Students often ask me about how to conduct sales meetings and presentations. We spend half a day on this subject during our Efficiency Sales Professional Boot Camps, which is much more comprehensive and in-depth. However, here are some basics I’ll share with you:
1. Remember that you’re serving the needs of the customer, not yourself. Don’t attempt to sell any products and services that won’t benefit them.
2. Share your enthusiasm. Of course, you need to make sure it's genuine enthusiasm. Prospects see through fake emotions easily, and the last thing you want to do is make them feel as if they’re watching bad community theater.
3. Prospects have a limited attention span. If you’re given an hour to present, budget 30-40 minutes for your content. Leave room for questions, conversation, and silence for people to process what they’re hearing and seeing.
4. Structure your presentation around a few key ideas. People can’t digest everything you’re offering in one sitting! In the spirit of the one-page proposal, make it about the why. The what, the how, the how much and the when can come later.
5. Speaking of one-page proposals, that can be a helpful touchstone for the meeting. Hand it out, have them read it, then go over its content piece by piece. Back yourself up with other materials you bring with you: case studies, a technical appendix, or any other materials your prospects might find useful.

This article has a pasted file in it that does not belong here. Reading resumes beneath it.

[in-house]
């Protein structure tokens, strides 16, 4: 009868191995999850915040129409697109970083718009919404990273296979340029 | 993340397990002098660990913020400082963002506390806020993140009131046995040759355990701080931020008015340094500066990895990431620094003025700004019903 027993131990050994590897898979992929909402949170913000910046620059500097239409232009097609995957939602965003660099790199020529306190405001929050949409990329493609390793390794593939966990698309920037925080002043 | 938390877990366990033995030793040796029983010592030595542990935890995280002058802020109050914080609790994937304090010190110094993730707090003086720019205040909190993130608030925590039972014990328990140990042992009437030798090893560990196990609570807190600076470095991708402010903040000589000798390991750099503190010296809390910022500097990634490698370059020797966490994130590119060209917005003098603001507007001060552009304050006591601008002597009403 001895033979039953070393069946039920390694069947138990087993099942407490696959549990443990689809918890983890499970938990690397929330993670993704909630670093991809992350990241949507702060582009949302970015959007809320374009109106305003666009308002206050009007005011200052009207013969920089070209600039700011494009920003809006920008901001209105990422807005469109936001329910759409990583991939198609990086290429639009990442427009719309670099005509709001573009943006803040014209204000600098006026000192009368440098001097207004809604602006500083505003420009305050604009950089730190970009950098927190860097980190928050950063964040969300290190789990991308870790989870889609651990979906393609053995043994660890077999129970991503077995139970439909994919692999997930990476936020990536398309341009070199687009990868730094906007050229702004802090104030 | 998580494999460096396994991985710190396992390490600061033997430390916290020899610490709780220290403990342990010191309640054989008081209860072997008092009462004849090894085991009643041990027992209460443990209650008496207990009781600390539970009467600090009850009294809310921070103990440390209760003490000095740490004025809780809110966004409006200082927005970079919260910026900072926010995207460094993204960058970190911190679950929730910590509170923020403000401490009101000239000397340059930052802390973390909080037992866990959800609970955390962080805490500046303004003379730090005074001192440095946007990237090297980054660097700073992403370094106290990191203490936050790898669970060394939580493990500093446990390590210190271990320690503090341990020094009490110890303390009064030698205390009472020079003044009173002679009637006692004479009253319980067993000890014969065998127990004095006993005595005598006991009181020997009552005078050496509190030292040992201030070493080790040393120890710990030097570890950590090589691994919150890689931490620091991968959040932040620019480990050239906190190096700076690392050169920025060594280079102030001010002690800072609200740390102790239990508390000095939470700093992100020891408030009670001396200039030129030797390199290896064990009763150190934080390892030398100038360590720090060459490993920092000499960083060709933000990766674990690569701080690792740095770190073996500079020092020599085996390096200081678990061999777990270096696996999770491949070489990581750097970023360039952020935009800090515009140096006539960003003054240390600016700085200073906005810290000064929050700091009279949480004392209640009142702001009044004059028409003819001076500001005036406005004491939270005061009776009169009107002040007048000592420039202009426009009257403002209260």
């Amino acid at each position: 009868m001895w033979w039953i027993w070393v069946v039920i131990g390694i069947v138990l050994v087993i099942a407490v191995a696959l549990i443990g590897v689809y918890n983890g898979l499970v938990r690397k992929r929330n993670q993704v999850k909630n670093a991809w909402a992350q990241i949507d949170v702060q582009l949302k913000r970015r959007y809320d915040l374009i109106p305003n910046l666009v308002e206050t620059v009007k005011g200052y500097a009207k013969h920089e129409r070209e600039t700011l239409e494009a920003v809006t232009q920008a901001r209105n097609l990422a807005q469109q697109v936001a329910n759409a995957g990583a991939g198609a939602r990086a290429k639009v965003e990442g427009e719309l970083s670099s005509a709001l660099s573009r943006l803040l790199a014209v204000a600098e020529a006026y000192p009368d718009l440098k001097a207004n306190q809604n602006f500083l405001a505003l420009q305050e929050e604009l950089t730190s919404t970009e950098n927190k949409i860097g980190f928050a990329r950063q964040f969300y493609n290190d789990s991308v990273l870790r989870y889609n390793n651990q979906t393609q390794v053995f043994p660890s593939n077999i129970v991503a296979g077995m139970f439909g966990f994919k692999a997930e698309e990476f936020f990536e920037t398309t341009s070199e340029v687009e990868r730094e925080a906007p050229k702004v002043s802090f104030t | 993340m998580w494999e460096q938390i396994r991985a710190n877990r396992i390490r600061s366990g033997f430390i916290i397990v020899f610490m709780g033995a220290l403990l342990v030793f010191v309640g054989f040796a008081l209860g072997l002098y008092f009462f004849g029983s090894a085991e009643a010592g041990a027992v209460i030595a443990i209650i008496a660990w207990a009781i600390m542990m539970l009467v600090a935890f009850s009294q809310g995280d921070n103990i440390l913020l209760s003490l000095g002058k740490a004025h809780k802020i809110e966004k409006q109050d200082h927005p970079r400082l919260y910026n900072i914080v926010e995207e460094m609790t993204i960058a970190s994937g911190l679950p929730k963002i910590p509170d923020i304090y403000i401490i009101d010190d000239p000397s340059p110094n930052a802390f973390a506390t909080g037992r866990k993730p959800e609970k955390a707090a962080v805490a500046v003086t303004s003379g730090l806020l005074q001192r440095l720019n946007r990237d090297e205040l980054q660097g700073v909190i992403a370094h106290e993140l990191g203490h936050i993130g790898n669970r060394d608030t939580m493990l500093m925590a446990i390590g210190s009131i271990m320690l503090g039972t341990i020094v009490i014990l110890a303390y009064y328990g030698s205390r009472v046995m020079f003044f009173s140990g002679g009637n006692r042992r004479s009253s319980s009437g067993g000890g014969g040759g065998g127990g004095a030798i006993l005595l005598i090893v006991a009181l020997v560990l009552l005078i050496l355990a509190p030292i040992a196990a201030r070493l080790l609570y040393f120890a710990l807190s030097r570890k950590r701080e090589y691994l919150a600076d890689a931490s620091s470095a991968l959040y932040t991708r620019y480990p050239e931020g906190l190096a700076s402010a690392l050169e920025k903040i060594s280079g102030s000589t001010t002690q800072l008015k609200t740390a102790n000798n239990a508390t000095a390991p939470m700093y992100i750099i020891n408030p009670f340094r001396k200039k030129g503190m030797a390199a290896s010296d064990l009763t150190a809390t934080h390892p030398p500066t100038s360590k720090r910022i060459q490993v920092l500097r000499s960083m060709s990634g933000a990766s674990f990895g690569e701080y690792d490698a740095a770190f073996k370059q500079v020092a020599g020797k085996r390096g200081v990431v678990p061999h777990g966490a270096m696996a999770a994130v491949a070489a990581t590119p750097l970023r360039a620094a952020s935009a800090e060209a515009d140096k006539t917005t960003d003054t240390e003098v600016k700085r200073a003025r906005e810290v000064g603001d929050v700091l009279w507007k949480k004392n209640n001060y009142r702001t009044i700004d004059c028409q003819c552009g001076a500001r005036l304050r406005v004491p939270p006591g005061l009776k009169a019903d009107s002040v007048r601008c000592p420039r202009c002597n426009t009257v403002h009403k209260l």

6. A lot of people assume they need to use a PowerPoint presentation. That isn’t necessarily the case. If you’re doing the presentation remotely and using software like GoToWebinar, that’s different. People would like to see something pretty on their screens. If you're doing an in-person presentation, I really think that it should be a meeting of the minds, not a narration of bullet points from slides.
7. Find your presentation style. Some prefer to sit. Others stand. Personally, I prefer to stand. If you choose to do this, make sure the room is configured so you can pace around without looking like a duck going back and forth in one of those boardwalk arcade shooting galleries!
8. Some people respond visually. Others are more auditory. Still others are more kinesthetic. Make sure you cover all of these bases in your presentation. I’m not necessarily saying you should hand out brochures, but temper your presentation to use visuals, sound bites and interactive materials. The more people's preferred communication styles you’re accommodating, the more likely you’ll be successful.